We visit Supro HQ in New York State to learn from co-owner David Koltai and chief designer Thomas Elliott how the Comet came to life...
Much like Pigtronix pedals, Absara Audio’s Supro amps are designed and assembled in a sizeable facility in Port Jefferson, which is a 90-minute drive from New York City. Absara acquired the brand from Bruce Zinky in the summer of 2013.
“I call Supro ‘the other white meat of great American tone’,” muses Absara Audio’s co-owner and driving force, David Koltai [pictured], as he shows us around the facility.
“It’s the long-lost piece of tone that was missing from the amp market. It wasn’t just the brand that was missing but the power amp that’s in the Supros: it has its own sound that stands out from its brethren.
“I like to make the analogy between Vox and Marshall in England and Supro and Fender in the USA, where Supro and Vox represent the Class A ‘underdog’ brands that went out of business, but the sounds of those vintage amplifiers have been used across decades of rock ’n’ roll music. Indie rock has particularly embraced these lower wattage amplifiers.
“Supro has that sonic thumbprint that sounds like you,” he adds. “You can really hear your fingerprints through one of these amps, whether it’s a vintage amp in good shape or one of our new versions.”
The 1964 Reissues centre on those later-period Supro amps and the Retro series is aimed squarely at players looking for a pedalboard platform.
“These all came out of the original technology that we purchased from Bruce Zinky. When we bought the brand from Bruce, he came onboard as our chief engineer and helped us put all this stuff together,” says David.
“We also brought in Thomas Elliot [pictured, above], a young engineer who has taken the mantle from Bruce as the chief designer at Supro. The entire Classic series is designed by Thomas using some of the same principles we inherited from Bruce, but taking the cosmetics and aesthetic back from the early 60s into the late 50s, and that includes a more strippeddown circuitry.”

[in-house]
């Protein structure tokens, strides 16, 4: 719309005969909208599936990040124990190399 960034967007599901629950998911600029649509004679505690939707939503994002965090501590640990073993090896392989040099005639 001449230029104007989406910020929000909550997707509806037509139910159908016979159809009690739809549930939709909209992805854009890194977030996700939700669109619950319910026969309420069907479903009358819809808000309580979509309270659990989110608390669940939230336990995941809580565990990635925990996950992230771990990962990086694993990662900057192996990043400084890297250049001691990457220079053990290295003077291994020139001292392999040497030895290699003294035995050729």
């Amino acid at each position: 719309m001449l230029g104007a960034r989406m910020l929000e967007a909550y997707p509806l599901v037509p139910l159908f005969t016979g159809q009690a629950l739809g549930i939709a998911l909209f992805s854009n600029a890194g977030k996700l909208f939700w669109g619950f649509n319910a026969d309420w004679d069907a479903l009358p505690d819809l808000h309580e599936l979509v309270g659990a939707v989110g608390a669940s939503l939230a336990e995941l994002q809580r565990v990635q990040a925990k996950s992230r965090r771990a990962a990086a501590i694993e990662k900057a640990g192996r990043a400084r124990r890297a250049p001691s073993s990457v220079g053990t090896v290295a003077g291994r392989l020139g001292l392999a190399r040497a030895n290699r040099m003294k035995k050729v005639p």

“The Comet is definitely its own thing,” says designer Thomas Elliot. “The power amp is very special; it’s like a [Fender] Champ on steroids, a single-ended 6L6 instead of a single-ended 6V6. It has that nice compression and nice dynamic artefacts.
“It’s very similar to cranking a Champ, but with the bigger speaker and a bit more power there’s actual clarity in it. A Champ is a great recording amp, but the Comet - you can do clean with it, it’s a very functional amp.”
David Koltai says the Comet is his favourite Supro amp so far: “There’s no phase inverter ’cos there’s just the one [power] tube.
“It has a single preamp that’s as hot as you can get it, and still has a tremolo that works, a six-spring reverb tank, and there’s something about the purity of the single-ended design that gives you even more bandwidth than having two power tubes.
“The ability to switch it between six and 14 watts allows you get a huge variety of clean and distorted tones… and pretty much any volume you need,” says David, who uses two Comets running in stereo from his pedalboard for his gigging setup.
“That switching just drops the plate voltage and brings down the overall headroom,” adds Thomas, “and makes it a bit more spongy and a little dirtier in the preamp. It brings down a bit of level in the power amp, but kinda just a little squishier on the dynamics - the 14-watt mode is more of a punchy kind of sound, a little cleaner.
“With the single-ended configuration, you can hear more of the spectrum you’re putting into it: more low-end, more high-end, and the middle of that band is more even. It’s more satisfying to me.
“I went through all the pain of developing this thing and getting it ready for production and I didn’t really get a chance to use it. I brought it to rehearsal and used a Leslie emulator pedal and heard it in such a different way than I ever had before - and I think that’s the frequency response of that power amp. It’s very special.”